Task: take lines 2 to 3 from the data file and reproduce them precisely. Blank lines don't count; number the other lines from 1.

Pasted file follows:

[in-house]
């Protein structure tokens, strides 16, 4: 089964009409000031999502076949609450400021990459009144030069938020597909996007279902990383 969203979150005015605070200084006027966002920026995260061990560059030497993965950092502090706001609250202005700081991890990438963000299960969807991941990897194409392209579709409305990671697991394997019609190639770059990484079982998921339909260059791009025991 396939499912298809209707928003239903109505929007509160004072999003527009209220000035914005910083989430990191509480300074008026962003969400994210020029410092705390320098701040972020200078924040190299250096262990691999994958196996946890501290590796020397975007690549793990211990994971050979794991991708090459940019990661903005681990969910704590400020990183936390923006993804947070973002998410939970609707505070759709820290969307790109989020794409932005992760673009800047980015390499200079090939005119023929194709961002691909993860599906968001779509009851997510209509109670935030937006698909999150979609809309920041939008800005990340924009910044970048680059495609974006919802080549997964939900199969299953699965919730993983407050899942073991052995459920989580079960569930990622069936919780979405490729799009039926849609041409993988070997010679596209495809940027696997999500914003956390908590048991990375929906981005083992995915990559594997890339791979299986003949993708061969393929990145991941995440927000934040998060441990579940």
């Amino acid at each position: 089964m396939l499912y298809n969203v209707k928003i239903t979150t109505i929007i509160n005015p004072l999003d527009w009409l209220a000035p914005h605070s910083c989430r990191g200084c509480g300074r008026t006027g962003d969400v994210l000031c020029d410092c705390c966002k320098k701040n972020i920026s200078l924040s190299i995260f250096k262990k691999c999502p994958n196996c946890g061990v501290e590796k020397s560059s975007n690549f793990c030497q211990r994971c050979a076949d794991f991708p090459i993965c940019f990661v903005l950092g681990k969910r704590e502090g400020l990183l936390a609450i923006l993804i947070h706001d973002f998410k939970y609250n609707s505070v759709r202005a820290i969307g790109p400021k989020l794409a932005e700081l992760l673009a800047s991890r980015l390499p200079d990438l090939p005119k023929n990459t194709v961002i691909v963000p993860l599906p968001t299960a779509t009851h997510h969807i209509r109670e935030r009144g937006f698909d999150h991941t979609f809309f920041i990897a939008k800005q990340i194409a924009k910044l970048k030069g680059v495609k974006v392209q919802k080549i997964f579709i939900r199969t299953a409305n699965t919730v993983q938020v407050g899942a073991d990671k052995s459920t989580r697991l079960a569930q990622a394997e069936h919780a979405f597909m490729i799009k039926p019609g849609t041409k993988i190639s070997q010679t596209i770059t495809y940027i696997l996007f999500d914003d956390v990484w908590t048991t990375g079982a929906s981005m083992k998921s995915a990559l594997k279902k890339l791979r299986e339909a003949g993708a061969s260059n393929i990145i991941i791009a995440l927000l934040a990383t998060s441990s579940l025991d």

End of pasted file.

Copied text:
């Protein structure tokens, strides 16, 4: 089964009409000031999502076949609450400021990459009144030069938020597909996007279902990383 969203979150005015605070200084006027966002920026995260061990560059030497993965950092502090706001609250202005700081991890990438963000299960969807991941990897194409392209579709409305990671697991394997019609190639770059990484079982998921339909260059791009025991 396939499912298809209707928003239903109505929007509160004072999003527009209220000035914005910083989430990191509480300074008026962003969400994210020029410092705390320098701040972020200078924040190299250096262990691999994958196996946890501290590796020397975007690549793990211990994971050979794991991708090459940019990661903005681990969910704590400020990183936390923006993804947070973002998410939970609707505070759709820290969307790109989020794409932005992760673009800047980015390499200079090939005119023929194709961002691909993860599906968001779509009851997510209509109670935030937006698909999150979609809309920041939008800005990340924009910044970048680059495609974006919802080549997964939900199969299953699965919730993983407050899942073991052995459920989580079960569930990622069936919780979405490729799009039926849609041409993988070997010679596209495809940027696997999500914003956390908590048991990375929906981005083992995915990559594997890339791979299986003949993708061969393929990145991941995440927000934040998060441990579940």
């Amino acid at each position: 089964m396939l499912y298809n969203v209707k928003i239903t979150t109505i929007i509160n005015p004072l999003d527009w009409l209220a000035p914005h605070s910083c989430r990191g200084c509480g300074r008026t006027g962003d969400v994210l000031c020029d410092c705390c966002k320098k701040n972020i920026s200078l924040s190299i995260f250096k262990k691999c999502p994958n196996c946890g061990v501290e590796k020397s560059s975007n690549f793990c030497q211990r994971c050979a076949d794991f991708p090459i993965c940019f990661v903005l950092g681990k969910r704590e502090g400020l990183l936390a609450i923006l993804i947070h706001d973002f998410k939970y609250n609707s505070v759709r202005a820290i969307g790109p400021k989020l794409a932005e700081l992760l673009a800047s991890r980015l390499p200079d990438l090939p005119k023929n990459t194709v961002i691909v963000p993860l599906p968001t299960a779509t009851h997510h969807i209509r109670e935030r009144g937006f698909d999150h991941t979609f809309f920041i990897a939008k800005q990340i194409a924009k910044l970048k030069g680059v495609k974006v392209q919802k080549i997964f579709i939900r199969t299953a409305n699965t919730v993983q938020v407050g899942a073991d990671k052995s459920t989580r697991l079960a569930q990622a394997e069936h919780a979405f597909m490729i799009k039926p019609g849609t041409k993988i190639s070997q010679t596209i770059t495809y940027i696997l996007f999500d914003d956390v990484w908590t048991t990375g079982a929906s981005m083992k998921s995915a990559l594997k279902k890339l791979r299986e339909a003949g993708a061969s260059n393929i990145i991941i791009a995440l927000l934040a990383t998060s441990s579940l025991d």